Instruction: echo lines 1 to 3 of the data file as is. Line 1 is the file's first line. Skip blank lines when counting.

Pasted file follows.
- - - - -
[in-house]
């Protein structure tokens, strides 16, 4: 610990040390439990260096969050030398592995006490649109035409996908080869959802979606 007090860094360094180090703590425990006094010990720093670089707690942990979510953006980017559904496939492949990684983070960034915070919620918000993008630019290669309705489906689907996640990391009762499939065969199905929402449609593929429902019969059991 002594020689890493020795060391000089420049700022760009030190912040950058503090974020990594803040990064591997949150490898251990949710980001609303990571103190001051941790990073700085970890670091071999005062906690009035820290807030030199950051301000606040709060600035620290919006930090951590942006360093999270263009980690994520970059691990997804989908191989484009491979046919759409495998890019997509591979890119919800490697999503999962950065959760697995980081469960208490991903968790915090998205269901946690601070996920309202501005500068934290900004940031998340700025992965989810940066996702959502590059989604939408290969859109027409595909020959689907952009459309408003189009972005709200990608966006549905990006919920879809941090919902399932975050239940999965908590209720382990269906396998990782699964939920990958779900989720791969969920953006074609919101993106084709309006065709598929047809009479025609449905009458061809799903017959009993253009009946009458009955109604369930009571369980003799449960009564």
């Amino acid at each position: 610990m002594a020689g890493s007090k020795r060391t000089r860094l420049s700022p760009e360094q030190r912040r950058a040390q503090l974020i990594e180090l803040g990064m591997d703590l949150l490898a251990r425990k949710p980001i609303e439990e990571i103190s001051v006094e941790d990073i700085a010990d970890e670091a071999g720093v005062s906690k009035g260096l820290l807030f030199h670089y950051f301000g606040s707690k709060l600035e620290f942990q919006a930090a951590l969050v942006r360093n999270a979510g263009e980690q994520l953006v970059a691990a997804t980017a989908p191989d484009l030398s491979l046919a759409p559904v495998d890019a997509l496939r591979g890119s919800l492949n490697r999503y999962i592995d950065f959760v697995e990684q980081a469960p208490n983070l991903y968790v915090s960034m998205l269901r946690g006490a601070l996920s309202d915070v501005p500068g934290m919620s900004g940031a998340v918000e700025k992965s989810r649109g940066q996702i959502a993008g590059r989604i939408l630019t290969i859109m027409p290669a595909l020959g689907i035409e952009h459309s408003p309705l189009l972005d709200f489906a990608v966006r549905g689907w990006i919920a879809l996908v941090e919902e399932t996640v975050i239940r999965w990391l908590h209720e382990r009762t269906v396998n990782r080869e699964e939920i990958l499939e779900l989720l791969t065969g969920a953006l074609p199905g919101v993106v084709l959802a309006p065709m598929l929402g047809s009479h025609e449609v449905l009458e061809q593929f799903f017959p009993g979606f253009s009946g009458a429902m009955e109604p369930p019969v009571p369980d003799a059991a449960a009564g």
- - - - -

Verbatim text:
[in-house]
């Protein structure tokens, strides 16, 4: 610990040390439990260096969050030398592995006490649109035409996908080869959802979606 007090860094360094180090703590425990006094010990720093670089707690942990979510953006980017559904496939492949990684983070960034915070919620918000993008630019290669309705489906689907996640990391009762499939065969199905929402449609593929429902019969059991 002594020689890493020795060391000089420049700022760009030190912040950058503090974020990594803040990064591997949150490898251990949710980001609303990571103190001051941790990073700085970890670091071999005062906690009035820290807030030199950051301000606040709060600035620290919006930090951590942006360093999270263009980690994520970059691990997804989908191989484009491979046919759409495998890019997509591979890119919800490697999503999962950065959760697995980081469960208490991903968790915090998205269901946690601070996920309202501005500068934290900004940031998340700025992965989810940066996702959502590059989604939408290969859109027409595909020959689907952009459309408003189009972005709200990608966006549905990006919920879809941090919902399932975050239940999965908590209720382990269906396998990782699964939920990958779900989720791969969920953006074609919101993106084709309006065709598929047809009479025609449905009458061809799903017959009993253009009946009458009955109604369930009571369980003799449960009564």
């Amino acid at each position: 610990m002594a020689g890493s007090k020795r060391t000089r860094l420049s700022p760009e360094q030190r912040r950058a040390q503090l974020i990594e180090l803040g990064m591997d703590l949150l490898a251990r425990k949710p980001i609303e439990e990571i103190s001051v006094e941790d990073i700085a010990d970890e670091a071999g720093v005062s906690k009035g260096l820290l807030f030199h670089y950051f301000g606040s707690k709060l600035e620290f942990q919006a930090a951590l969050v942006r360093n999270a979510g263009e980690q994520l953006v970059a691990a997804t980017a989908p191989d484009l030398s491979l046919a759409p559904v495998d890019a997509l496939r591979g890119s919800l492949n490697r999503y999962i592995d950065f959760v697995e990684q980081a469960p208490n983070l991903y968790v915090s960034m998205l269901r946690g006490a601070l996920s309202d915070v501005p500068g934290m919620s900004g940031a998340v918000e700025k992965s989810r649109g940066q996702i959502a993008g590059r989604i939408l630019t290969i859109m027409p290669a595909l020959g689907i035409e952009h459309s408003p309705l189009l972005d709200f489906a990608v966006r549905g689907w990006i919920a879809l996908v941090e919902e399932t996640v975050i239940r999965w990391l908590h209720e382990r009762t269906v396998n990782r080869e699964e939920i990958l499939e779900l989720l791969t065969g969920a953006l074609p199905g919101v993106v084709l959802a309006p065709m598929l929402g047809s009479h025609e449609v449905l009458e061809q593929f799903f017959p009993g979606f253009s009946g009458a429902m009955e109604p369930p019969v009571p369980d003799a059991a449960a009564g």